Ten things FMs should know about eyewashes

Thursday, May 16, 2019
By Dennis Knapp

Many in facility management (FM) believe that eyewash stations are only necessary for industrial locations where powerful or potentially dangerous chemicals are used. That is not the case.

Eye injuries, of which there are approximately 300,000 annually in the U.S., can occur in just about any work setting.

“In fact, eye injuries in office buildings, schools, and public spaces are far more common than many people realize,” says Dennis Knapp director of product development for Impact Products, a manufacturer of safety tools and equipment.

“Invariably, the faster these injuries are addressed, the less likely they can cause permanent injury.”

To protect workers’ eyes, the following information is what facility managers need to know:

  1. Seconds. The first few seconds after an accident are critical. Victims of an eye injury should be able to reach some type of eyewash station within 10 seconds, the equivalent of about 55 feet.
  2. Minutes. If a built-in eyewash station is installed, eyes should be rinsed for five minutes for non-chemical irritants; 15 to 20 minutes for more severe or chemical-related accidents; up to 60 minutes if the worker’s eyes are exposed to strong alkalis such as sodium or calcium hydroxide.
  3. Open and rotate. The worker should hold their eyelids open and rotate their eyeballs in all directions.
  4. Repeat. If irritation persists, repeat the process.
  5. No shower. Injured workers should not take a shower. A conventional shower can exert too much pressure on the eyes and cause further damage.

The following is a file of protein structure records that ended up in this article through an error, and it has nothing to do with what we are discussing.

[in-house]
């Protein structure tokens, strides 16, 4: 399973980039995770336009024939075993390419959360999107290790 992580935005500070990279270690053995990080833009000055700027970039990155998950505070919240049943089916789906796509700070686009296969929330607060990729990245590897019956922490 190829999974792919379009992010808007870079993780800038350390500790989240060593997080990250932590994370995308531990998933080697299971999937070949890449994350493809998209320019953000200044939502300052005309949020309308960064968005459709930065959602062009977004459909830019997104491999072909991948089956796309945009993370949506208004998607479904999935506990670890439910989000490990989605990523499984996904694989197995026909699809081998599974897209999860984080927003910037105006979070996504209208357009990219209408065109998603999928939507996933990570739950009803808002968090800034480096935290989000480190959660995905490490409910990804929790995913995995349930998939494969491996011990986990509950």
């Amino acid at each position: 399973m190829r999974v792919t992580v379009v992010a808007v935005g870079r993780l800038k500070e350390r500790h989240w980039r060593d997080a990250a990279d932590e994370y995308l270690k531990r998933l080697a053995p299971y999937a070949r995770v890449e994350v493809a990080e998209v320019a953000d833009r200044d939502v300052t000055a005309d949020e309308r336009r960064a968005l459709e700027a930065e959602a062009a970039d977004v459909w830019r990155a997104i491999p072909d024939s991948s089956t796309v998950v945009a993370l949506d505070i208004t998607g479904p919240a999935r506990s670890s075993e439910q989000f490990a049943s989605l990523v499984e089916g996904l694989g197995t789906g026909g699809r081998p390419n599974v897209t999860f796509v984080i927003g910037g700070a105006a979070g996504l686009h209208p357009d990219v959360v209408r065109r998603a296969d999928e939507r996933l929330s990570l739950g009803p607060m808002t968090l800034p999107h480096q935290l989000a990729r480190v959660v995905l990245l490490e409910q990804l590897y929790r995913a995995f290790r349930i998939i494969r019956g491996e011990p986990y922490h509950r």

6. Face and eyes. Note that eyewash cleaning solutions are for the face and eyes only. They are not designed for head or skin rinsing.
  7. Visible. Eyewash stations or solutions should be easily visible, on the same floor, and near an emergency exit.
  8. Report. All eye injuries, as with most work-related injuries, must be reported to management.
  9. Eyewash fluids. Managers can also install supplemental eyewash “plastic stations” to be used until a worker is brought to an emergency centre. These are specially designed plastic bottles filled with a saline solution. Select bottles that have a “wide-mouth” to help cover the entire eye when used
  10. You decide. In some cases, the worker may want to go back to work after using an installed or plastic eye washing station. This is a management decision, not the workers. It is usually best that the worker visits an emergency centre to be sure their eyes have not sustained damage and that they are okay to return to work.

Dennis Knapp, director of product development for Impact Products, a leading manufacturer of safety tools and equipment.  

The preceding article has been adapted and reprinted with permission from the Impact Products.

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